How to be The Best Version of Yourself

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You train to become better. You scrutinize and analyze to improve. If you’re not satisfied with your life, it’s usually because you feel you can do better. How do you find the best version of yourself so you can feel better and achieve more?

It may be simpler than you think.

Let’s dive into what the best version of yourself means and how to get there.

The Control Factor

Before we go too far into your best version of yourself, let’s talk about what you can and cannot control.

In Control

What you can control is your reactions, actions, words, and (sometimes) your thoughts.

To dig into that—in reverse order—your thoughts often dictate how you feel about something or someone. If you’re allowing yourself to dwell on the negative, your outlook will remain bleak and all the rest will follow. That’s not to say you shouldn’t be realistic, but just don’t unpack and live in the dark recesses of your thoughts. Find something positive to keep yourself going. Find acceptance where it’s needed and a path to growth where you want it.

Your words impact on how you feel and how others feel. Consider your values. Do you value honesty, integrity, success, or certain strengths? Based on your values and the situation, what are the appropriate words?

As for actions and reactions, there’s a simple rule: think first. Always. On the job, we need to react quickly, but not so for all situations, including personal relationships. Feel free to slow down there. Our emotions can’t run the show. They’re important, sure, but we can’t let them be in charge. They can be defensive, volatile, and unreliable. This is just how we humans are. Think first and make sure you’ve considered all angles. You might be right, wrong, hurt, angry, or distracted. Self-control is a virtue and a leadership quality.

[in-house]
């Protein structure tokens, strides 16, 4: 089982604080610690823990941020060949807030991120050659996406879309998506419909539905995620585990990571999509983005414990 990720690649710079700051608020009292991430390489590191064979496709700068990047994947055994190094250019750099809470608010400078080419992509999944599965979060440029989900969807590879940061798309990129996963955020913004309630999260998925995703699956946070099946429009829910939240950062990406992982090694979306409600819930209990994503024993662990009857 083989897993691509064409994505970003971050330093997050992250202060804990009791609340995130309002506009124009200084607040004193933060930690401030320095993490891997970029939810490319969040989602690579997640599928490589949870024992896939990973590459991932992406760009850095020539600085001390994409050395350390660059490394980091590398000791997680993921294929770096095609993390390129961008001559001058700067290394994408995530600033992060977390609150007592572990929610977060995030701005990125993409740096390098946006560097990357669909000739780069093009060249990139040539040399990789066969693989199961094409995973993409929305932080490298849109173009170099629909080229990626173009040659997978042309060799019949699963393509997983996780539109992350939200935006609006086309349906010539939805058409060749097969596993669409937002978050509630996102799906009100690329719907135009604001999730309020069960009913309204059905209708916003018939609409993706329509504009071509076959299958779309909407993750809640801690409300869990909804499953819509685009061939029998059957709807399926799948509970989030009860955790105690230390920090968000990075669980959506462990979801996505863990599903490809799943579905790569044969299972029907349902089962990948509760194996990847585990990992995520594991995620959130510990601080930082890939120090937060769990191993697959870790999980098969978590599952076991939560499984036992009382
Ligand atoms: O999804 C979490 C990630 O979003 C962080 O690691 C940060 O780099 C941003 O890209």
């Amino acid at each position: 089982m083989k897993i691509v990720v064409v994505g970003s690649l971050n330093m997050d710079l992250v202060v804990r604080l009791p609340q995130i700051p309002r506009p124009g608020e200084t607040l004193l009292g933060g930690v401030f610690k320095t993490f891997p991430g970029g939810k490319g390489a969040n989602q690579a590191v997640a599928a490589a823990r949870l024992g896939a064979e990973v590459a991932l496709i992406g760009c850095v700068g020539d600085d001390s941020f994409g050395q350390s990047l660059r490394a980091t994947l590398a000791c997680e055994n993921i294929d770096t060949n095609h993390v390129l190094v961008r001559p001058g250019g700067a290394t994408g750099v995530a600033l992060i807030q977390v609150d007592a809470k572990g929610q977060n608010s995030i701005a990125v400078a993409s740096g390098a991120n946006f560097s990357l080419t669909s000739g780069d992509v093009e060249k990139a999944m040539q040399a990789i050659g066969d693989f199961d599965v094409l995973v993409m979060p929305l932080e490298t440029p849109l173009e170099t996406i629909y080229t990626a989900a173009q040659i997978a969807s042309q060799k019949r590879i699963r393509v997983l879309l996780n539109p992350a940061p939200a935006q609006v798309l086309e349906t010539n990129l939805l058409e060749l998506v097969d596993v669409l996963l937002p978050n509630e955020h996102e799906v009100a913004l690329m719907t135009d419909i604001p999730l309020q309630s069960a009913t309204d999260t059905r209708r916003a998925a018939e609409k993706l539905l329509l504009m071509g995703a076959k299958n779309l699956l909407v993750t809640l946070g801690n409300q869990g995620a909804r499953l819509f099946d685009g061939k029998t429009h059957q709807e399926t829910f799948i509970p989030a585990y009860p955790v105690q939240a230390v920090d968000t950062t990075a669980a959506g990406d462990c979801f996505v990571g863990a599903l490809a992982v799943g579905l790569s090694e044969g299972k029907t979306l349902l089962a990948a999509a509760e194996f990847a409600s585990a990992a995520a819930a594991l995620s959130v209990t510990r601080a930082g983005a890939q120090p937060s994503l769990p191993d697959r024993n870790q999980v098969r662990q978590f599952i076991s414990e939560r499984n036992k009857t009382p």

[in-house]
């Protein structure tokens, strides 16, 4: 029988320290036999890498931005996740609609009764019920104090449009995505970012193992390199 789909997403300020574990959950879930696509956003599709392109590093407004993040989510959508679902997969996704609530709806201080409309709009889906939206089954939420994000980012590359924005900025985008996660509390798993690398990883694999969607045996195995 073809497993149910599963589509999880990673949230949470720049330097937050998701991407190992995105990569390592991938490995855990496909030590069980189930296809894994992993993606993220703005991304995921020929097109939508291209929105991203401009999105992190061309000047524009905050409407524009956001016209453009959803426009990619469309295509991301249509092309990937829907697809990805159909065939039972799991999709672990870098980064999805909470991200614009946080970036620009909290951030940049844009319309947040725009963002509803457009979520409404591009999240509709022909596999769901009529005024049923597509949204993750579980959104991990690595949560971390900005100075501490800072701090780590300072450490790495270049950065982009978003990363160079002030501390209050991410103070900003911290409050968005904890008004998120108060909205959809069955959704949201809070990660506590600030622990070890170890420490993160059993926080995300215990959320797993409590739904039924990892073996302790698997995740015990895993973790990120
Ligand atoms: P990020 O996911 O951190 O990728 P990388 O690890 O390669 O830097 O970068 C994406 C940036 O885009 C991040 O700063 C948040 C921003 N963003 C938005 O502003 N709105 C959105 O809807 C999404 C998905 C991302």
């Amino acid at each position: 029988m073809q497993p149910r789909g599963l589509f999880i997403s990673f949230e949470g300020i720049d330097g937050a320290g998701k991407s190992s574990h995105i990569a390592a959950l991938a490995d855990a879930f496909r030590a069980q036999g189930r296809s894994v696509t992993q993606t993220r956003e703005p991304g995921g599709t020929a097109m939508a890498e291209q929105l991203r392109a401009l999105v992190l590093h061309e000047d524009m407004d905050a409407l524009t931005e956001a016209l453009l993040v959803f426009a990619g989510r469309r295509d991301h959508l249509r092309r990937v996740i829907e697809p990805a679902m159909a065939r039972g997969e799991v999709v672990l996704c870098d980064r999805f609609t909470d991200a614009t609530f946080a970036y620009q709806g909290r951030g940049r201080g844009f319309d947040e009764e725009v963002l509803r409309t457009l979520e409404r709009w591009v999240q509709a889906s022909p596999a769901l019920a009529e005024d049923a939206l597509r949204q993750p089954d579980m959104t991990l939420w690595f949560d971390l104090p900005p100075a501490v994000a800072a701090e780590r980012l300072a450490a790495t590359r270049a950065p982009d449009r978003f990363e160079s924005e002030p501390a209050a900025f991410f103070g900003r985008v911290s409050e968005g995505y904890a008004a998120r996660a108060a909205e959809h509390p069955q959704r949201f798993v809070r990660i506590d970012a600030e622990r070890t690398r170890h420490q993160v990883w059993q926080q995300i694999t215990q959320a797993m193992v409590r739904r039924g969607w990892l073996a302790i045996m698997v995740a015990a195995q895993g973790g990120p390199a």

Out of Control

Outside your control is everything else… everything. You can’t control other people’s decisions, how they react or act, what they say, or what they think any more than the weather. Those things influence you and you can influence them. You can encourage family members or persuade a friend, but you can’t control them. Same for coworkers, leaders, neighbors, etc. You are only in control of yourself. The sooner you accept that, the sooner you can let go of some frustration.

While we’d like to urge a person to seek help, do a task, or act a certain way, we simply cannot force it. Holding on to frustration surrounding those instances will only hurt you. You may continue to not like it or be upset, but realizing it’s not something you can control lightens the burden and helps us to move on.

How to Find the Best Version of Yourself

Finding a comfortable place in life starts inside. The best version of yourself involves knowing yourself deeply: your personal goals and your personal mold. Learn how you imagine a whole and healthy you.

Personal Goals

It’s not about tangible goals but finding the drive behind your personal goals.